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The Changing Face of Marathon Sponsorships

Posted by Ty Velde  February 9, 2014 07:46 AM

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With over 500 marathons being run annually across the United States encompassing an annualized average of 500,000 finishers (2010 – 2012) no one can really question the popularity of our sport. As more and more people look to take on the challenge of a marathon and more cities look to stage them, it's not surprising that more businesses are taking notice of the branding and marketing opportunities they afford.

As for the nature of the sponsors, one common thread for many of the major marathons is they have been mostly business that are aimed at connecting with the consumer marketplace. Chicago, London and Boston are all sponsored by financial services companies, and Berlin is sponsored by BMW. The logic of these kinds of sponsors is further confirmed when you look at the nature of marathon runner demographics in terms of income and education levels.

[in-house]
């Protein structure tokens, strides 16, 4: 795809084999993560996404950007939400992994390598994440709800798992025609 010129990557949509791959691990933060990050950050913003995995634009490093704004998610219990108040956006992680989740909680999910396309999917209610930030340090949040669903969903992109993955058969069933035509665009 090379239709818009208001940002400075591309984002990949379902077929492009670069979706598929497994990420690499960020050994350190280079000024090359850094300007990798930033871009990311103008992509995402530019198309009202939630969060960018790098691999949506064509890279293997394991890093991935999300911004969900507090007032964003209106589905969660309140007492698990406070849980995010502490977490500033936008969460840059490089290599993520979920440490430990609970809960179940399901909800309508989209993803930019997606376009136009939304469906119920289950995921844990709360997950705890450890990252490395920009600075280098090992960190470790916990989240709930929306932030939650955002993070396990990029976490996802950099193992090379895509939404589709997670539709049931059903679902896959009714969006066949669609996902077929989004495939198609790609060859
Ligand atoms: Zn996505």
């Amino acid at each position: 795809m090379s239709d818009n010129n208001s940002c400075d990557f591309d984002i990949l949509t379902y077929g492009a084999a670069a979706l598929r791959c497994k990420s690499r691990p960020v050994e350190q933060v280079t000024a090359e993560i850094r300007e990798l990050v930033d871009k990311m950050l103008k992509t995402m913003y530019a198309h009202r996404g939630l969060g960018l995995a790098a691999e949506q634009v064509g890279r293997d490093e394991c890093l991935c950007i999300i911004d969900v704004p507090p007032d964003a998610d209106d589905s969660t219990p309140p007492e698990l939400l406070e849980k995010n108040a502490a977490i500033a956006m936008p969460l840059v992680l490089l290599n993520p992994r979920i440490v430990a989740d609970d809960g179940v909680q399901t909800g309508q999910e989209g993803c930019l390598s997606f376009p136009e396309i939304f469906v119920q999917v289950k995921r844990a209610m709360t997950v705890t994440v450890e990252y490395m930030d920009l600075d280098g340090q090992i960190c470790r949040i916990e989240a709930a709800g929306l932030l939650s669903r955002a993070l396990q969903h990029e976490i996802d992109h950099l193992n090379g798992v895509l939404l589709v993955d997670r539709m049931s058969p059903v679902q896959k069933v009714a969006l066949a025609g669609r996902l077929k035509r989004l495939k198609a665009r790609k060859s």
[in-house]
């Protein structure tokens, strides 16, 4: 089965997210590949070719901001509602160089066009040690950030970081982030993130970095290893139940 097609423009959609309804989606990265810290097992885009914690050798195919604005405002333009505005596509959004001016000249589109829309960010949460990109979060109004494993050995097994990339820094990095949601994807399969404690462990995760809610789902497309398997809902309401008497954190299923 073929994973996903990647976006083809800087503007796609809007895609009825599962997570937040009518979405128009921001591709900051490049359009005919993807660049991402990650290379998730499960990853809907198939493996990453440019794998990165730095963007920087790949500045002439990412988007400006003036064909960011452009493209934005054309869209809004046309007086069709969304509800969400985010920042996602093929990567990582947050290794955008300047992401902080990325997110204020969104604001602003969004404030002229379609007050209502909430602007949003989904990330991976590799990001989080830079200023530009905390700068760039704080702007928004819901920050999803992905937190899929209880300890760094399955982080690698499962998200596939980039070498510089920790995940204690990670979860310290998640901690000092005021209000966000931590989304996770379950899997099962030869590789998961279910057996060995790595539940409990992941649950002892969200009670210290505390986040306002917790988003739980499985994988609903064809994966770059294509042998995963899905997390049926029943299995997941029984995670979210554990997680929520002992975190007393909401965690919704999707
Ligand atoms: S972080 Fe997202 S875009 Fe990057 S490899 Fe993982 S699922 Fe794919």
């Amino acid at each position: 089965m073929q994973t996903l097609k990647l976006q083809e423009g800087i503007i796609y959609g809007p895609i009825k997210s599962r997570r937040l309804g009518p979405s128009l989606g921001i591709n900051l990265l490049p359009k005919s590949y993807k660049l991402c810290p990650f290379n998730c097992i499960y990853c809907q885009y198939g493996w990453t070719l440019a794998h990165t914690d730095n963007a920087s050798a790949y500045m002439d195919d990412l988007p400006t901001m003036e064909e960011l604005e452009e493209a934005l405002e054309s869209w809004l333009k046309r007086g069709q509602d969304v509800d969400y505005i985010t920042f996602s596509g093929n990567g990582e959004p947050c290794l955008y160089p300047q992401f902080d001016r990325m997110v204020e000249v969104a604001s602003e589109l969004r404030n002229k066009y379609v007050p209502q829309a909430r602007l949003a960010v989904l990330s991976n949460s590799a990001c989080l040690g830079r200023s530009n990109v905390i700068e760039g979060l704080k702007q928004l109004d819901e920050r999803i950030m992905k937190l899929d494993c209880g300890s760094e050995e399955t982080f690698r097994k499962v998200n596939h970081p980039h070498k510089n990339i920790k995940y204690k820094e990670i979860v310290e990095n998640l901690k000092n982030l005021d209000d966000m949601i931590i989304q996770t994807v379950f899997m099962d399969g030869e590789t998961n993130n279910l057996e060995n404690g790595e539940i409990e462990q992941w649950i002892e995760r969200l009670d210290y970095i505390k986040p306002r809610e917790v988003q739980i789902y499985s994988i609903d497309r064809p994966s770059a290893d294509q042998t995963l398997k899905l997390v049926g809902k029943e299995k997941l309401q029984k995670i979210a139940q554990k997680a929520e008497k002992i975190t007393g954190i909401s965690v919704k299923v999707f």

Therefore, I was very surprised when last fall I saw the following post in my Facebook news feed about the New York City Marathon:

TCS New York City Marathon Facebook
Needless to say, I had no idea who TCS, otherwise known as Tata Consultancy Service, was or what they did. As the previous sponsor ING was very much a household name, needless to say I was intrigued to find out more.

So who is TCS? In nutshell that they are global IT services, consulting and business solutions provider based out of India who deploy over 277,000 consultants in 44 countries across the globe.